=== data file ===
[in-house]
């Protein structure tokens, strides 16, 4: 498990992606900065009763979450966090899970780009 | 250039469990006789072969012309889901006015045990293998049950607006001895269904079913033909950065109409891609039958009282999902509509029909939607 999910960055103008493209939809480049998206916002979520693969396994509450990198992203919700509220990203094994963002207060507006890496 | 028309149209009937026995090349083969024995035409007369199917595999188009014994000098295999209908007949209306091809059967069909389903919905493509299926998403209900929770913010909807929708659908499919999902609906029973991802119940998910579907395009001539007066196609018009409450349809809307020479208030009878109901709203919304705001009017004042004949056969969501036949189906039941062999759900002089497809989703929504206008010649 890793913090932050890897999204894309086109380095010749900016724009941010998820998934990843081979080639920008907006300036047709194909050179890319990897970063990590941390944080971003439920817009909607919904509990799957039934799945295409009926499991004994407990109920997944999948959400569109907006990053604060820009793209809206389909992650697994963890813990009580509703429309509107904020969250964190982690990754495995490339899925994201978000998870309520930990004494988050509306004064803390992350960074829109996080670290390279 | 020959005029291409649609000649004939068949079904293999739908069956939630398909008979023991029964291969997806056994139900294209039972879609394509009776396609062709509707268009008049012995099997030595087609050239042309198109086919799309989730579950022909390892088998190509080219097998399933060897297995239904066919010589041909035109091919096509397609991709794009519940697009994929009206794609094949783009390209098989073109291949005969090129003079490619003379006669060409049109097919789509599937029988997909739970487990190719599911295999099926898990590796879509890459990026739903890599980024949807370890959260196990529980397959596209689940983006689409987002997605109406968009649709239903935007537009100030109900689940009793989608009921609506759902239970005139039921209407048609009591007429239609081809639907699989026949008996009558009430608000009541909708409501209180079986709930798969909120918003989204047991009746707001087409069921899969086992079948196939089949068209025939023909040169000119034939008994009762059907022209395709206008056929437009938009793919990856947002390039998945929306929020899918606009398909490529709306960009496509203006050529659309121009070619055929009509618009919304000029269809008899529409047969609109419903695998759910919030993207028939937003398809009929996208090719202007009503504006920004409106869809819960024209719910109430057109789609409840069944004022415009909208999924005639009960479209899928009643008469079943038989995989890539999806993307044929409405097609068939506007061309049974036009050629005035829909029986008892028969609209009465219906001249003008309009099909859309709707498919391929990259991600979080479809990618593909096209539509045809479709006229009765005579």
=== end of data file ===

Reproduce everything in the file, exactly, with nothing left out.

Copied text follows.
[in-house]
């Protein structure tokens, strides 16, 4: 498990992606900065009763979450966090899970780009 | 250039469990006789072969012309889901006015045990293998049950607006001895269904079913033909950065109409891609039958009282999902509509029909939607 999910960055103008493209939809480049998206916002979520693969396994509450990198992203919700509220990203094994963002207060507006890496 | 028309149209009937026995090349083969024995035409007369199917595999188009014994000098295999209908007949209306091809059967069909389903919905493509299926998403209900929770913010909807929708659908499919999902609906029973991802119940998910579907395009001539007066196609018009409450349809809307020479208030009878109901709203919304705001009017004042004949056969969501036949189906039941062999759900002089497809989703929504206008010649 890793913090932050890897999204894309086109380095010749900016724009941010998820998934990843081979080639920008907006300036047709194909050179890319990897970063990590941390944080971003439920817009909607919904509990799957039934799945295409009926499991004994407990109920997944999948959400569109907006990053604060820009793209809206389909992650697994963890813990009580509703429309509107904020969250964190982690990754495995490339899925994201978000998870309520930990004494988050509306004064803390992350960074829109996080670290390279 | 020959005029291409649609000649004939068949079904293999739908069956939630398909008979023991029964291969997806056994139900294209039972879609394509009776396609062709509707268009008049012995099997030595087609050239042309198109086919799309989730579950022909390892088998190509080219097998399933060897297995239904066919010589041909035109091919096509397609991709794009519940697009994929009206794609094949783009390209098989073109291949005969090129003079490619003379006669060409049109097919789509599937029988997909739970487990190719599911295999099926898990590796879509890459990026739903890599980024949807370890959260196990529980397959596209689940983006689409987002997605109406968009649709239903935007537009100030109900689940009793989608009921609506759902239970005139039921209407048609009591007429239609081809639907699989026949008996009558009430608000009541909708409501209180079986709930798969909120918003989204047991009746707001087409069921899969086992079948196939089949068209025939023909040169000119034939008994009762059907022209395709206008056929437009938009793919990856947002390039998945929306929020899918606009398909490529709306960009496509203006050529659309121009070619055929009509618009919304000029269809008899529409047969609109419903695998759910919030993207028939937003398809009929996208090719202007009503504006920004409106869809819960024209719910109430057109789609409840069944004022415009909208999924005639009960479209899928009643008469079943038989995989890539999806993307044929409405097609068939506007061309049974036009050629005035829909029986008892028969609209009465219906001249003008309009099909859309709707498919391929990259991600979080479809990618593909096209539509045809479709006229009765005579």